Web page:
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January 26th, 2009 by Temple City Tribune
Like any other profession, there is always a person who feels that they could pick up some extra business if they paid a bonus, commission or money to another for getting them that extra business. In some cases it just doesn’t feel right doing so, and in other cases ethics should just turn such offers down.
Real estate sales are bad for many people, and that extra money may sound to good to turn down; and those extra dollars received may not be illegal either. It is a problem, and it gives me a great deal of heartache to hear of these offers, especially when they come from a major financial institution.
People are losing them homes, yet there are programs out there that may help them by acting as an intermediary between the lender and borrower. What these mitigation companies do is put together the financial package for the lender to review, showing what the borrowers current liabilities are, and how much they can offer in monthly payments. If reasonable and workable, the lender may consider altering the borrowers loan in accordance with what the mitigation company has suggested. If not, then the package prepared may allow the borrower to sell the property as a “Short Sale”, for less than what they currently owe. It could be a good deal for everyone, as the mitigation company has done much of the lenders work making it easier for the borrower.
Naturally, there would be a fee paid to the mitigation company, by the borrower, if the lender agrees to alter the loan. If not, and the lender allows the borrower to sell the property for less than what is owed, the fee to the mitigation company could even be paid by the listing and selling real estate agents, if they should agree to do so. It is still a good deal for all parties. Here is the part that I object to.
I had just received a call from a major lender saying that they would pay me a $750 bonus for every in trouble homeowner that I recommend to them in obtaining a new loan. These people, meaning the troubled property owner, are already having a problem with their finances, and here is a lender who is providing a valuable service, charging an inflated rate for doing so. That extra cost is being paid to the real estate agent just for giving them a name. In my mind, charging the property owner a lower rate would be the right thing to do. I am certain that this one company is not the only financial company making such an offer.
Only suggestion that I can give for those that are seeking this help, is to ask the mitigator if a commission is being paid to the agent who referred them, and if so you can then decide if you wish to continue or to search for another company that would offer a lower fee for handling the mitigation.
IS GIVING A BONUS A GOOD IDEA?
For the real estate agent: With the real estate market being as it is, the receipt of a bonus, in addition to receiving the normal commission for a real estate agent sounds like a good thing. Our responsibilities to the seller, is just that, to sell their property. When representing a buyer the real estate agent wants to find that right property, as a happy and satisfied buyer is the best form of advertising. So just who would be paying the bonus when one is offered? It certainly isn’t the seller, as the bonus is built into the price of the property.
While some bonuses seem to be outrageously high, the average seems to be around $5,000. I have seen a bonus being offered for twice that amount, while others are doing much more. Would the property sell faster if the property were priced $5,000 lower? How would an appraiser look at this bonus when appraising the property? Most likely this amount would be deducted from the sales prices. Does the real estate agent have a responsibility to disclose that a bonus of this amount is being offered? I would think so. I applaud those agents that disclose this information, and then offer to pay the buyers non-recurring closing costs from this amount. On average, buyers non-recurring closing costs would not amount to $5,000, and the agent could receive something, but at least the buyer feels that they have benefited from the agents honesty, and would have no hesitation if referring other buyers to this agent.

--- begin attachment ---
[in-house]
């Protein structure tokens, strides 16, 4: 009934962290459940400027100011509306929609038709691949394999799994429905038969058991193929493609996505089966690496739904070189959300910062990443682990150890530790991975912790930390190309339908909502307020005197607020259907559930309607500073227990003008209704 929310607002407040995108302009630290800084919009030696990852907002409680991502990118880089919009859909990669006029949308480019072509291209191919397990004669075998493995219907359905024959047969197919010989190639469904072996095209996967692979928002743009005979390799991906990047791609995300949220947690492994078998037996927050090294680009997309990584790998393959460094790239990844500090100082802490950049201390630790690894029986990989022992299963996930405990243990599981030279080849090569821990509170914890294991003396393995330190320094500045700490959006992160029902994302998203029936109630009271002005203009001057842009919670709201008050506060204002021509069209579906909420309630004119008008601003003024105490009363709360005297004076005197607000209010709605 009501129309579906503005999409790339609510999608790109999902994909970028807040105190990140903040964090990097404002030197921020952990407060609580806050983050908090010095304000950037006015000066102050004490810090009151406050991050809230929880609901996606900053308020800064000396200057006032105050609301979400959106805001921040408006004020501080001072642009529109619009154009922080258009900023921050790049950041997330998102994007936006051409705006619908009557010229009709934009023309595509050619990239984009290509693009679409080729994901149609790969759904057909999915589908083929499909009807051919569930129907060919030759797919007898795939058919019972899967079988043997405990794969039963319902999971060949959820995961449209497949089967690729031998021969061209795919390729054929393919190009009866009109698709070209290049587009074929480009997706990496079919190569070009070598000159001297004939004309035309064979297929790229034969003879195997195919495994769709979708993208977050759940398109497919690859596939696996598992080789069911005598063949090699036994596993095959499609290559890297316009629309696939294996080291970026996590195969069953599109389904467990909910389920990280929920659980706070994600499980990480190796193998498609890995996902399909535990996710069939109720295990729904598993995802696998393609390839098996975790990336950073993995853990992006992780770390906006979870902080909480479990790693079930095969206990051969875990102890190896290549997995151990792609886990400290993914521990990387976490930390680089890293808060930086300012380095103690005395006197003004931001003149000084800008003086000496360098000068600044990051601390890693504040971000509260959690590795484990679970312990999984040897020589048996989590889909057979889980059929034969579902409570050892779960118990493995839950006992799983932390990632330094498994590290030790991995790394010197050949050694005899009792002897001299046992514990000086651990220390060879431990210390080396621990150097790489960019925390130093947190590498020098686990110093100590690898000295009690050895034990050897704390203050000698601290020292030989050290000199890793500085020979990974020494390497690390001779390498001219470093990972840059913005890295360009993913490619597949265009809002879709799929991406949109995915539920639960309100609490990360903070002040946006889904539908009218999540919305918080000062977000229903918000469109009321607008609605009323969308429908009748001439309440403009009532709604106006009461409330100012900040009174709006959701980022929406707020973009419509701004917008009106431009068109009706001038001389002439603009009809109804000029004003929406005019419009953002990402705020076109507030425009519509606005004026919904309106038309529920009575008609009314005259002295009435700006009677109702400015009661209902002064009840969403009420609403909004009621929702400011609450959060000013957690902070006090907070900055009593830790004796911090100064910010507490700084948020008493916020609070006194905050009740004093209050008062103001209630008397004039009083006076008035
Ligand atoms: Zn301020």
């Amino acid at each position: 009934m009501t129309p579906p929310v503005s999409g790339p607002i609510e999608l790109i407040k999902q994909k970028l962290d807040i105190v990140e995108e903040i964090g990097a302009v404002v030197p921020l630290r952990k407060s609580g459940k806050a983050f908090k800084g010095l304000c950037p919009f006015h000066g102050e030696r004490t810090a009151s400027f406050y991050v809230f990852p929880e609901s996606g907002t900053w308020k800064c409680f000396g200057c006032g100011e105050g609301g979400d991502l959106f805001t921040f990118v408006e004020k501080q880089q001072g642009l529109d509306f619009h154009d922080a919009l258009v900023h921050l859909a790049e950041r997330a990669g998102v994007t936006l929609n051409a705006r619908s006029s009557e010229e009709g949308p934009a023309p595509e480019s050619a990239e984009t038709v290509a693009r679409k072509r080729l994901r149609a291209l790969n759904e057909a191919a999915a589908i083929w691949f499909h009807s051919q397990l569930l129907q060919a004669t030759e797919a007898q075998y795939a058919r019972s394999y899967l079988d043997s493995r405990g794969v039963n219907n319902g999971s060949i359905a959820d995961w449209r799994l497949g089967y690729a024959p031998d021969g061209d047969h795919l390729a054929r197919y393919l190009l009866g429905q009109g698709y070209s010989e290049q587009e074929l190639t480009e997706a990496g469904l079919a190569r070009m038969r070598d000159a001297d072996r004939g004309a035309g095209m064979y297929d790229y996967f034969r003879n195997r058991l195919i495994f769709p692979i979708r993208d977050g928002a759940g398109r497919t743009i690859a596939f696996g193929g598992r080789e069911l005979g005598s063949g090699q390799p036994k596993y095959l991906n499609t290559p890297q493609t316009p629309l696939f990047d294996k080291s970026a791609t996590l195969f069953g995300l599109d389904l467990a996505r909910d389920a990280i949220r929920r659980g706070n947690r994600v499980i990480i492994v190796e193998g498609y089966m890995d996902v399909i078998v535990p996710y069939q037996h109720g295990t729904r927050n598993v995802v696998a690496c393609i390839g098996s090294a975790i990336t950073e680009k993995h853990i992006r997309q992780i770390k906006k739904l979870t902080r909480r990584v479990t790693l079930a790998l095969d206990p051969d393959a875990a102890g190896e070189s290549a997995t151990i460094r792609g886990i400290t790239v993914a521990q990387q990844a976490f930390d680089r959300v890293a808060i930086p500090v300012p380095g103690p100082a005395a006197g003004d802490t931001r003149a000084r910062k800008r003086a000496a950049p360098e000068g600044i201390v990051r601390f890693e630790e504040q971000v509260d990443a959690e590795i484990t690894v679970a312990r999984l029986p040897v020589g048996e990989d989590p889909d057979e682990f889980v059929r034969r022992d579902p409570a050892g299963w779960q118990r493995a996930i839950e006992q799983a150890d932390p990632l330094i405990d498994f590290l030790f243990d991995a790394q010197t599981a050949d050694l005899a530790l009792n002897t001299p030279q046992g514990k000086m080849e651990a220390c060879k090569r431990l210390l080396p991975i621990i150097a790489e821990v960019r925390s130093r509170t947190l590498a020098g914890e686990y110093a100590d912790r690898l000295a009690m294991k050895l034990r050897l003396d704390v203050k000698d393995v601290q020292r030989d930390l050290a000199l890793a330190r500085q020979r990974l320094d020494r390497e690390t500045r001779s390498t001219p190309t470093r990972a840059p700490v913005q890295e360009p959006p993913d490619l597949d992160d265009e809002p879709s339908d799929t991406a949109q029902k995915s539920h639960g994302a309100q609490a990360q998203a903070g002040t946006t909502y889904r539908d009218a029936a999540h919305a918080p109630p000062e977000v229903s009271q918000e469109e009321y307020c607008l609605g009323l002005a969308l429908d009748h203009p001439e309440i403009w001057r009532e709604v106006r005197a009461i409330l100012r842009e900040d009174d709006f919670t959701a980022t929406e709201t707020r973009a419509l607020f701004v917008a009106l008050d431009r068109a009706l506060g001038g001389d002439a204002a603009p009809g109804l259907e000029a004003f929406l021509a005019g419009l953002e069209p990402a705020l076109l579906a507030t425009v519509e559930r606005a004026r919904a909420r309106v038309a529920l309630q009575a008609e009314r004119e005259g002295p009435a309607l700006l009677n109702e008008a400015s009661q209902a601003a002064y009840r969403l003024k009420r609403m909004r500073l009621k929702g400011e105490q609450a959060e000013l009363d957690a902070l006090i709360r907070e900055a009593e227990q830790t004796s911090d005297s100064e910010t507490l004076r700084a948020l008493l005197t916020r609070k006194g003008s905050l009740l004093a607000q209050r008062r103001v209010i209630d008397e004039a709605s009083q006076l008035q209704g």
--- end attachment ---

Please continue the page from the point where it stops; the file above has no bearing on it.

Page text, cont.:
For the buyer: This past week, while attending a real estate meeting, and during the period when we could present properties, one agent said that his seller is offering $100,000 towards all of the buyer’s closing costs, with any balance of funds to be released to the buyer. Sounds like a good bonus for the buyer, but this bonus is excessive and may be considered as fraud. Lenders have allowed for the seller to pay for a buyers non-recurring closing costs, but any funds above that are actually being paid by the lender, and that is the part that would be considered as fraud. At the same time, an appraiser would take that ”over” amount and deduct it from the value of the property.
It is a buyers market, and if interested in a particular property, and the offer being made is reasonable, then asking for the seller to pay for the buyers non-recurring closing costs are not out of line. This may not be possible if the property being sold is a “Short Sale”, or bank owned, but it never hurts to try. Your real estate agent may not be able to suggest this option to you; it really is up to you. Remember, offering a substantially lower price than what the seller is asking, and then ask for the seller to pay your non-recurring closing costs will usually result with the seller not willing to make the sale.
Louis Perlin CRS, GRI is a Syndicated Writer, Author, Professional Real Estate Witness and Mediator. Lou can be reached by calling Marilyn Perlin Realtors, Inc., at (760) 327-8401 or by E-mail (firstname.lastname@example.org).